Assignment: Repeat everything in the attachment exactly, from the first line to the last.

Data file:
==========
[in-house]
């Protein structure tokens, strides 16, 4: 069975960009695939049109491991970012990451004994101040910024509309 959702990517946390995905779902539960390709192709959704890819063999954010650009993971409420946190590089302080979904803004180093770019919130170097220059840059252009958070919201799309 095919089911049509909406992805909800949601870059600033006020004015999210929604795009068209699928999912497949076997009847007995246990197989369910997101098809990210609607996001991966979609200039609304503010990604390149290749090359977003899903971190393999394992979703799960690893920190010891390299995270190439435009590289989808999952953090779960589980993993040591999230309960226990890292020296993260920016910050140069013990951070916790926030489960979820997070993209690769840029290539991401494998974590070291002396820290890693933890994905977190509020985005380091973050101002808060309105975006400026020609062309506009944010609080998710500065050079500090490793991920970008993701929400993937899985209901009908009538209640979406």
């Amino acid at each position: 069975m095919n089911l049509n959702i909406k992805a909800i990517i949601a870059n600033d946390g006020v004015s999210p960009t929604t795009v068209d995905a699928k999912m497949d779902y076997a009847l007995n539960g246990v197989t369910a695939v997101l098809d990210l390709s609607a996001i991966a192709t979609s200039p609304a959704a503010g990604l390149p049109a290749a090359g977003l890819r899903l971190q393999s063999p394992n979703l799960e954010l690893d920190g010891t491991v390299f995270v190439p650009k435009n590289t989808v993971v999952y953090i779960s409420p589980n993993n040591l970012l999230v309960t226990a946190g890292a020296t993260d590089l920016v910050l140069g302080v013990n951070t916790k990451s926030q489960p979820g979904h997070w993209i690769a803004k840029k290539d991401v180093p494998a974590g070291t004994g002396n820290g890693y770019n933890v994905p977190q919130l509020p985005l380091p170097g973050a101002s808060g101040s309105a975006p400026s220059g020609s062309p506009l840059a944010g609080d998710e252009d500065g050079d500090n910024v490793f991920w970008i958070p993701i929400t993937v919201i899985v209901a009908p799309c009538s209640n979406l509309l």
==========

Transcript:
[in-house]
């Protein structure tokens, strides 16, 4: 069975960009695939049109491991970012990451004994101040910024509309 959702990517946390995905779902539960390709192709959704890819063999954010650009993971409420946190590089302080979904803004180093770019919130170097220059840059252009958070919201799309 095919089911049509909406992805909800949601870059600033006020004015999210929604795009068209699928999912497949076997009847007995246990197989369910997101098809990210609607996001991966979609200039609304503010990604390149290749090359977003899903971190393999394992979703799960690893920190010891390299995270190439435009590289989808999952953090779960589980993993040591999230309960226990890292020296993260920016910050140069013990951070916790926030489960979820997070993209690769840029290539991401494998974590070291002396820290890693933890994905977190509020985005380091973050101002808060309105975006400026020609062309506009944010609080998710500065050079500090490793991920970008993701929400993937899985209901009908009538209640979406």
């Amino acid at each position: 069975m095919n089911l049509n959702i909406k992805a909800i990517i949601a870059n600033d946390g006020v004015s999210p960009t929604t795009v068209d995905a699928k999912m497949d779902y076997a009847l007995n539960g246990v197989t369910a695939v997101l098809d990210l390709s609607a996001i991966a192709t979609s200039p609304a959704a503010g990604l390149p049109a290749a090359g977003l890819r899903l971190q393999s063999p394992n979703l799960e954010l690893d920190g010891t491991v390299f995270v190439p650009k435009n590289t989808v993971v999952y953090i779960s409420p589980n993993n040591l970012l999230v309960t226990a946190g890292a020296t993260d590089l920016v910050l140069g302080v013990n951070t916790k990451s926030q489960p979820g979904h997070w993209i690769a803004k840029k290539d991401v180093p494998a974590g070291t004994g002396n820290g890693y770019n933890v994905p977190q919130l509020p985005l380091p170097g973050a101002s808060g101040s309105a975006p400026s220059g020609s062309p506009l840059a944010g609080d998710e252009d500065g050079d500090n910024v490793f991920w970008i958070p993701i929400t993937v919201i899985v209901a009908p799309c009538s209640n979406l509309l």